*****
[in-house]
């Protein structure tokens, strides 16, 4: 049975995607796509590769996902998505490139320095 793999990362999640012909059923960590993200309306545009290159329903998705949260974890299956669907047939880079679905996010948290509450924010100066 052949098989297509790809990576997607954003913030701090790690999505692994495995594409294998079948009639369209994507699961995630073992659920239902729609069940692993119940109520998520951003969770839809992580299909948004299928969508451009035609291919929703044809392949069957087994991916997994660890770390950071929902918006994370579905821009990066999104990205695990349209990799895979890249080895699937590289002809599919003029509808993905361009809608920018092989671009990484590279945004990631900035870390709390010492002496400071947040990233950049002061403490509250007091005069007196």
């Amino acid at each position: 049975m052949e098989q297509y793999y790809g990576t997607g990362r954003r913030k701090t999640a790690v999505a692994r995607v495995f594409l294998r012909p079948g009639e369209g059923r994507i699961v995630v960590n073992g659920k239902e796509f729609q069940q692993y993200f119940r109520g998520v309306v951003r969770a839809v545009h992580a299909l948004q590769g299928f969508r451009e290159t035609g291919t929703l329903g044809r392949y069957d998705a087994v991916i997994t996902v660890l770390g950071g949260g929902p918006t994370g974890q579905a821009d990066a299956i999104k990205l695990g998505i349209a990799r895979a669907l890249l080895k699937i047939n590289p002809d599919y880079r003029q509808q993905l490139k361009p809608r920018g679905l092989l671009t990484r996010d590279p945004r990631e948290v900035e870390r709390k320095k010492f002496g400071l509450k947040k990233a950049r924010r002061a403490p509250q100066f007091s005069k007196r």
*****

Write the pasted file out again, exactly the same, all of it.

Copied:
[in-house]
């Protein structure tokens, strides 16, 4: 049975995607796509590769996902998505490139320095 793999990362999640012909059923960590993200309306545009290159329903998705949260974890299956669907047939880079679905996010948290509450924010100066 052949098989297509790809990576997607954003913030701090790690999505692994495995594409294998079948009639369209994507699961995630073992659920239902729609069940692993119940109520998520951003969770839809992580299909948004299928969508451009035609291919929703044809392949069957087994991916997994660890770390950071929902918006994370579905821009990066999104990205695990349209990799895979890249080895699937590289002809599919003029509808993905361009809608920018092989671009990484590279945004990631900035870390709390010492002496400071947040990233950049002061403490509250007091005069007196």
């Amino acid at each position: 049975m052949e098989q297509y793999y790809g990576t997607g990362r954003r913030k701090t999640a790690v999505a692994r995607v495995f594409l294998r012909p079948g009639e369209g059923r994507i699961v995630v960590n073992g659920k239902e796509f729609q069940q692993y993200f119940r109520g998520v309306v951003r969770a839809v545009h992580a299909l948004q590769g299928f969508r451009e290159t035609g291919t929703l329903g044809r392949y069957d998705a087994v991916i997994t996902v660890l770390g950071g949260g929902p918006t994370g974890q579905a821009d990066a299956i999104k990205l695990g998505i349209a990799r895979a669907l890249l080895k699937i047939n590289p002809d599919y880079r003029q509808q993905l490139k361009p809608r920018g679905l092989l671009t990484r996010d590279p945004r990631e948290v900035e870390r709390k320095k010492f002496g400071l509450k947040k990233a950049r924010r002061a403490p509250q100066f007091s005069k007196r």